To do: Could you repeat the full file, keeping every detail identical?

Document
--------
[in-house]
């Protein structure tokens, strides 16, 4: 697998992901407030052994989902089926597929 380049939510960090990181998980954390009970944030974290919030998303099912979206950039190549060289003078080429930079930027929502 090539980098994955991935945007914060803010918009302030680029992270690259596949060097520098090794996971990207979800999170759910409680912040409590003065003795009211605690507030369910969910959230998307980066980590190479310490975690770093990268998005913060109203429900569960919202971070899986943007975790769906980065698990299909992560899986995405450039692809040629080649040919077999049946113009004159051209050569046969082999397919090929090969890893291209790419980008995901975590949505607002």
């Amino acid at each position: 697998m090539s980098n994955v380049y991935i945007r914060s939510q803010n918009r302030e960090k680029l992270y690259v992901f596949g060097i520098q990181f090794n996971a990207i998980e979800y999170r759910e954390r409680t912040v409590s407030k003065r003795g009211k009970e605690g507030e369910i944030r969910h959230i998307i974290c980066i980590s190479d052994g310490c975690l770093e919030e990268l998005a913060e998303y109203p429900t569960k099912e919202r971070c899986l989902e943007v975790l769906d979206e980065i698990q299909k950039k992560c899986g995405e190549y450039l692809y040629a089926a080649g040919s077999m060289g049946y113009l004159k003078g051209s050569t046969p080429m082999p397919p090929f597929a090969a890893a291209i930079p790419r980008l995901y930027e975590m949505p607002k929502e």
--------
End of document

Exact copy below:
[in-house]
């Protein structure tokens, strides 16, 4: 697998992901407030052994989902089926597929 380049939510960090990181998980954390009970944030974290919030998303099912979206950039190549060289003078080429930079930027929502 090539980098994955991935945007914060803010918009302030680029992270690259596949060097520098090794996971990207979800999170759910409680912040409590003065003795009211605690507030369910969910959230998307980066980590190479310490975690770093990268998005913060109203429900569960919202971070899986943007975790769906980065698990299909992560899986995405450039692809040629080649040919077999049946113009004159051209050569046969082999397919090929090969890893291209790419980008995901975590949505607002």
């Amino acid at each position: 697998m090539s980098n994955v380049y991935i945007r914060s939510q803010n918009r302030e960090k680029l992270y690259v992901f596949g060097i520098q990181f090794n996971a990207i998980e979800y999170r759910e954390r409680t912040v409590s407030k003065r003795g009211k009970e605690g507030e369910i944030r969910h959230i998307i974290c980066i980590s190479d052994g310490c975690l770093e919030e990268l998005a913060e998303y109203p429900t569960k099912e919202r971070c899986l989902e943007v975790l769906d979206e980065i698990q299909k950039k992560c899986g995405e190549y450039l692809y040629a089926a080649g040919s077999m060289g049946y113009l004159k003078g051209s050569t046969p080429m082999p397919p090929f597929a090969a890893a291209i930079p790419r980008l995901y930027e975590m949505p607002k929502e």